New economic support service for Small Island Developing States: a "clarion call" for action on debt and financial resilience

A new plan aimed at alleviating crippling levels of debt and building economic resilience among Small Island Developing States (SIDS) will today be launched by the leaders of Antigua and Barbuda and the Maldives.

Press release, 28 May 2024

The Global SIDS Debt Sustainability Support Service has been co-designed by IIED in close consultation with a panel of country leaders and industry representatives, including from the World Bank, Net Zero Lawyers Alliance, the Commonwealth Secretariat and Willis Towers Watson.

The support service would provide strategic advice on breaking the cycle of debt and options for supporting new investment in climate-resilient infrastructure.

Escalating levels of debt are compromising the financial stability of SIDS countries. More than 40% of SIDS are nearing or already in debt distress, and an alarming 70% surpass the debt-to-GDP sustainability threshold of 40%.

This situation is diverting money from essential infrastructure and resilience building efforts into debt servicing.

The proposed support service recognises the unique social, economic and environmental challenges facing SIDS countries. It involves four key elements:

  1. A multi-layered approach to debt sustainability to free up fiscal space for climate-resilient infrastructure investment. IIED analysis shows that rethinking debt relief measures could slash debt burdens by more than 40%, which would in turn help boost economic growth
  2. Protection measures against future economic threats, such as climate-induced economic shocks. By combining insurance with other funding mechanisms, SIDS would have a new layer of financial stability
  3. Fostering climate-resilient infrastructure investment through the issuance of bonds, to diversify the financing toolkit available to SIDS countries, and
  4. The provision of expert advisory and legal support, given that many SIDS countries are disadvantaged because of their limited capacity to navigate international debt and finance negotiations.  

The proposal is being launched at the 4th International Conference on Small Island Developing States being held in Antigua and Barbuda.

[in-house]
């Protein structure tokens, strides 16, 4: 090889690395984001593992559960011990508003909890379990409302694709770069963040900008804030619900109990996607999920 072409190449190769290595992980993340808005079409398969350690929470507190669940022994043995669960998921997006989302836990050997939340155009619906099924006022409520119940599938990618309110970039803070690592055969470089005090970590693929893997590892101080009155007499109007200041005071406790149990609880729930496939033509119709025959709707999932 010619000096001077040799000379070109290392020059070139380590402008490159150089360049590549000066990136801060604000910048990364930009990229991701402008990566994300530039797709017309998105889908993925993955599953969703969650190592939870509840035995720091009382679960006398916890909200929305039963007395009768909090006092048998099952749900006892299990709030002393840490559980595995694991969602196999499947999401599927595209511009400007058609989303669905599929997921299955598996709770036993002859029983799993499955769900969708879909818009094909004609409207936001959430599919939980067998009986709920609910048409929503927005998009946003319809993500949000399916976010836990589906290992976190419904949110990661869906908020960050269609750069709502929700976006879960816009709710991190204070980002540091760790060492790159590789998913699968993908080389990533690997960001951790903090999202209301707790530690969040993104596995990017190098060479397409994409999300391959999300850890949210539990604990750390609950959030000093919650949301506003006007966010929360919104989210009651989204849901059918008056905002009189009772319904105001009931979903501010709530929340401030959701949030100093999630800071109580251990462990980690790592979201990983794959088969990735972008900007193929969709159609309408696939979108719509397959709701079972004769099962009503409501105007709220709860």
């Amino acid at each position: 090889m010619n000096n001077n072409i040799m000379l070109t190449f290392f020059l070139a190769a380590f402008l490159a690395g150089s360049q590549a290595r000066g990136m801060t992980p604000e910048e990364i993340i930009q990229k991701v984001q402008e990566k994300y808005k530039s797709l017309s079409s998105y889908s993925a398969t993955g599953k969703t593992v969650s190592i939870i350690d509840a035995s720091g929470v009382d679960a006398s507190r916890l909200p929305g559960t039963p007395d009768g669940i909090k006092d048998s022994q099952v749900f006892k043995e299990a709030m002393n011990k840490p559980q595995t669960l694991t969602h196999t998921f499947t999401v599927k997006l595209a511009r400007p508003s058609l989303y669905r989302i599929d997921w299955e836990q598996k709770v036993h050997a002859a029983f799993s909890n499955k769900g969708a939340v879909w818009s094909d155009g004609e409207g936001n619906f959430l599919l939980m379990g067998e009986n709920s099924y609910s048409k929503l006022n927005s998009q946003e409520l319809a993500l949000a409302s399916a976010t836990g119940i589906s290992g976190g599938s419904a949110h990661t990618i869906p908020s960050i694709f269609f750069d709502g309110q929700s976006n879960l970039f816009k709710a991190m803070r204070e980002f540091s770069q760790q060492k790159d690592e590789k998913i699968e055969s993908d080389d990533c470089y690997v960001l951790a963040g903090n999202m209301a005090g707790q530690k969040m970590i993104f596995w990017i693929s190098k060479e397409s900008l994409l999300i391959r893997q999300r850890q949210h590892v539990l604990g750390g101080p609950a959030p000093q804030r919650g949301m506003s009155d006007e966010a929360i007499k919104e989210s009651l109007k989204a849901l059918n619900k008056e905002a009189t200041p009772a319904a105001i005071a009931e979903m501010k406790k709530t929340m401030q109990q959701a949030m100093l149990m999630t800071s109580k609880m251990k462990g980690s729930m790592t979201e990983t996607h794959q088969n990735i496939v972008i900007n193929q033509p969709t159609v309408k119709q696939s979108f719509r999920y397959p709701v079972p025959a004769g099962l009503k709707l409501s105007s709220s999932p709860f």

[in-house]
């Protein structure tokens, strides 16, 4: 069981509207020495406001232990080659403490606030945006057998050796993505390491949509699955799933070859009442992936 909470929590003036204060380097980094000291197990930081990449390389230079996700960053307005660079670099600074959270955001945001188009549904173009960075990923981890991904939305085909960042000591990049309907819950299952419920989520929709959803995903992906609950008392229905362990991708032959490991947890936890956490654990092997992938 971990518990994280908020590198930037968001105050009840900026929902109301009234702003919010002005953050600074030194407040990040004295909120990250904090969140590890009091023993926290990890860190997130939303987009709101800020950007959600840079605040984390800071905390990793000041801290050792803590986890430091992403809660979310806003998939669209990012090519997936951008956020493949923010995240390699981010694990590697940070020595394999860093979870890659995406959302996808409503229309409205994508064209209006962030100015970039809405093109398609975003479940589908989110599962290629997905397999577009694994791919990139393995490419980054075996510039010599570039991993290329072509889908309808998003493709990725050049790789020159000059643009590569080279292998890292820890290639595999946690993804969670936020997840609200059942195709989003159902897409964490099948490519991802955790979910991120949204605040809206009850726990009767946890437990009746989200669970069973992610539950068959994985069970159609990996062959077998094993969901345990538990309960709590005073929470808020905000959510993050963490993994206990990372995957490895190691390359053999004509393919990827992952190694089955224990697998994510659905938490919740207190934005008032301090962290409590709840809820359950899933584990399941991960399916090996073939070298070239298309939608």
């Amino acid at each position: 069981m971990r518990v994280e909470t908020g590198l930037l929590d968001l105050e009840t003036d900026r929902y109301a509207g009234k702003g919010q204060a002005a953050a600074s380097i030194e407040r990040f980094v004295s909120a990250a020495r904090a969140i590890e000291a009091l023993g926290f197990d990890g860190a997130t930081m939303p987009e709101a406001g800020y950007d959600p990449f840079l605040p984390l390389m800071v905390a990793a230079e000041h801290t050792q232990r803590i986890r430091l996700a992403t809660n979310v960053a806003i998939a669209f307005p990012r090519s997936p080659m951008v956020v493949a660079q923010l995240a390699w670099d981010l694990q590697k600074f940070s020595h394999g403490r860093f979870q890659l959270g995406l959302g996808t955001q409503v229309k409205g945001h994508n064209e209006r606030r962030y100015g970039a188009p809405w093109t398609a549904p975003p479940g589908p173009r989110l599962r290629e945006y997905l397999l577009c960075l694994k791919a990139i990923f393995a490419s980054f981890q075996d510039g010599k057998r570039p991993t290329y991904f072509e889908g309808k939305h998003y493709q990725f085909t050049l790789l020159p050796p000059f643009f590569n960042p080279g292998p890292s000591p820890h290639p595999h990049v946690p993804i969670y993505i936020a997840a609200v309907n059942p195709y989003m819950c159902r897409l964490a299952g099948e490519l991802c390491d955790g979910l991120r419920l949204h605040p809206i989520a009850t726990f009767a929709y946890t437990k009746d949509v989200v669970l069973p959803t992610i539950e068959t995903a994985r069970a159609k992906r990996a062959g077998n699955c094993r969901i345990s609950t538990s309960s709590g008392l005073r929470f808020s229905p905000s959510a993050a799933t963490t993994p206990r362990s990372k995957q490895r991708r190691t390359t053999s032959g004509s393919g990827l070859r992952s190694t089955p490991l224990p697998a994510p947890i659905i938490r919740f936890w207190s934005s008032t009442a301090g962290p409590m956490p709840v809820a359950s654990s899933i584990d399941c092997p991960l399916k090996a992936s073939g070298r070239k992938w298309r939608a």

The SIDS represent approximately 1% of the world’s population. However these countries are at the forefront of multiple global crises, notably climate change.

IIED principal Researcher Ritu Bharadwaj, who led the design work, said: “For too long, Small Island Developing States have been caught in a vicious cycle of borrowing more and more money to pay for climate-related disasters that are not of their own making.

“Sometimes the cost of these disasters can be more than the affected country’s annual GDP.

“It’s time to stop trying Band-Aid solutions. These countries need holistic support to break free from their long-term economic challenges.

“The Global SIDS Debt Sustainability Support Service is designed to help deal with the full suite of financial issues facing these countries. This proposal has the potential to transform the economic future of these developing countries by breaking the cycle of debt and building resilient prosperity for their citizens.”

The expert panel was co-chaired by the prime minister of Antigua and Barbuda and the president of the Republic of Maldives.

Antigua and Barbud prime minister Gaston Browne said: “The Global SIDS Debt Sustainability Support Service stands as a crucial initiative in our ongoing struggle to build resilience against these relentless challenges.

“This service is a clarion call to action, uniting SIDS around a common strategy for prosperity and resilience in the face of adversity.

“The Global SIDS Debt Sustainability Support Service is not merely a response to our current fiscal and environmental crises – it is a proactive strategy aimed at ensuring the long-term sustainability and self-sufficiency of SIDS.”

Republic of Maldives president Dr Mohamed Muizzu said: “Small Island Developing States are facing treacherous conditions every day as we try to thrive in a world where we are among the worst affected by external shocks, including climate change and conflicts – despite contributing the least to them.

“The Fourth International Conference on Small Island Developing States represents a pivotal moment in our collective journey towards a more resilient and sustainable future for SIDS. It is a moment for us to come together and reflect on what we are trying to achieve and what the international community can do for SIDS.”

The next stage of the plan involves SIDS leaders deciding how best to set up the service, with the idea that it could be in place as early as 2025.

For more information or to request an interview, contact Simon Cullen: 
+44 7503 643332 or [email protected]